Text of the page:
Absurdly, ironically, while getting Zimbabwe dollars out of the banks is almost impossible, the Reserve Bank governor, John Mangudya said it was just about to revise upwards the weekly withdrawal limit of Z$300. Revising the limit upwards at a time when you can’t withdraw any Z$ at all; how does that work? Not to mention the fact that the existing weekly limit of Z$300 is the equivalent of less than US$5 a day.
Equally absurd is the claim made at every opportunity by the Minister of Finance that Zimbabwe has been recording a budget surplus since December 2018 and continues to do so. The minister doesn’t mention the fact that it is us, the people, who have to pay 2% tax on every electronic transaction over $10 and we assume that’s where much of the budget surplus comes from. We also assume the 2% tax is the reason why it’s almost impossible to get cash because if you pay in cash you don’t pay the 2% tax. The minister also doesn’t explain why the budget surplus isn’t used to pay off electricity debts and resume power imports from South Africa and Mozambique.
Behind all of this absurdity are the countless numbers of people of all ages and races across the country who are simply falling through the cracks. A man told me about the mountain of medical bills waiting to be paid for his 83-year-old dad who had been in a car accident. Medical specialists, no longer allowed to charge in US dollars, have multiplied everything by ten or more. An anaesthetist’s charge, quoted at US$850 is now Z$9 000. Rural teachers who were earning US$438 a month now find their salary only worth the equivalent of US$49. In a petition to the Ministry of Finance they said “We have been robbed of our dignity. We have been reduced to paupers.”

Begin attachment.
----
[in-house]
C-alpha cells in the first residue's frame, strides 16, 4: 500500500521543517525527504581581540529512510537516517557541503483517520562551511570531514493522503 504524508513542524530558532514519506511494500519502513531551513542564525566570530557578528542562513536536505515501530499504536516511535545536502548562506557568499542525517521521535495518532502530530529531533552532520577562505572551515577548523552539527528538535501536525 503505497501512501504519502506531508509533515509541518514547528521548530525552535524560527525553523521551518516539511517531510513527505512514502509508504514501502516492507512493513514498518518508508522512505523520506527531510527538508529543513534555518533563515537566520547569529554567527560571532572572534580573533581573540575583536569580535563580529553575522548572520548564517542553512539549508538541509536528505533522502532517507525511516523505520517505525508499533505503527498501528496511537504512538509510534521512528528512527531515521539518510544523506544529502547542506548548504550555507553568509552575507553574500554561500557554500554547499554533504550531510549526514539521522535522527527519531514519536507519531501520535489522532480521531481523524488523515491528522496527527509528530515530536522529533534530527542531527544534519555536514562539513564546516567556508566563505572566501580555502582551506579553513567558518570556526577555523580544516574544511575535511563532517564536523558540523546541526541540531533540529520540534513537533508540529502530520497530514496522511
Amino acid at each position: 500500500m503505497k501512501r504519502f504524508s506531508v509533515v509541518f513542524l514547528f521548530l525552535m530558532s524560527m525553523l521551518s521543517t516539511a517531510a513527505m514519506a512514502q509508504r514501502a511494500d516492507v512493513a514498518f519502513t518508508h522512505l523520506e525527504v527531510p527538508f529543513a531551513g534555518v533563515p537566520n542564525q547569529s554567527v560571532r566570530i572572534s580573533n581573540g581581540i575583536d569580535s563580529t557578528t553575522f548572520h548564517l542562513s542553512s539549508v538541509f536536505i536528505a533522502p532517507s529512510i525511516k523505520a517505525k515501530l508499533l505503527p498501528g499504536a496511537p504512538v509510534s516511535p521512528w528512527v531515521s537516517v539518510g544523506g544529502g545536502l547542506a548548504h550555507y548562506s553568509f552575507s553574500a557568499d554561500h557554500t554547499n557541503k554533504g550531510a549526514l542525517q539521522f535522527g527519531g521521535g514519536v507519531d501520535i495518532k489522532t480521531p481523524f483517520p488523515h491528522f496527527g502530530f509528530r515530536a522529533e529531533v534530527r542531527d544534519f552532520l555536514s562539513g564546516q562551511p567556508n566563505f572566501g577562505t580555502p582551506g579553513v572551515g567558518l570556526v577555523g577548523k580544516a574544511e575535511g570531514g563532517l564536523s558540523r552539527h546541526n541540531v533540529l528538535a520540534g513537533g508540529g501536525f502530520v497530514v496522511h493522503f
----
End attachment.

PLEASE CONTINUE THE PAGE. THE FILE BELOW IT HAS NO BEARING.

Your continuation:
An appeal from an old age home in Harare, in operation for 50 years, who say they have reached a crossroads and do not know how to continue without urgent assistance. They are crippled by huge fuel prices needed to run generators during 17-hour-a-day power cuts. Generators for preserving food, cooking, lighting, heating water and providing oxygen to elderly residents with breathing difficulties. They say their food prices have quadrupled, that their staff are struggling to feed their families. The chairman of the home writes that they need a miracle to remain “standing strong in the winds of change”.
Heartbreaking stories are all around us from the young and old and everywhere you look, in every shop and supermarket people look dazed and bewildered, looking at prices of the most basic items and leaving without them.
As I write this letter the late winter annual slash and burn environmental devastation is underway: unchecked, unstoppable: cut the trees, burn the grass, acquire a piece of wetland, or green belt and call it your own “self apportioned plot”. Zimbabwe burns while the lights are out.
Until next time, thanks for reading this letter from Zimbabwe, now in its 19th year, and my books about life in Zimbabwe.
© Cathy Buckle.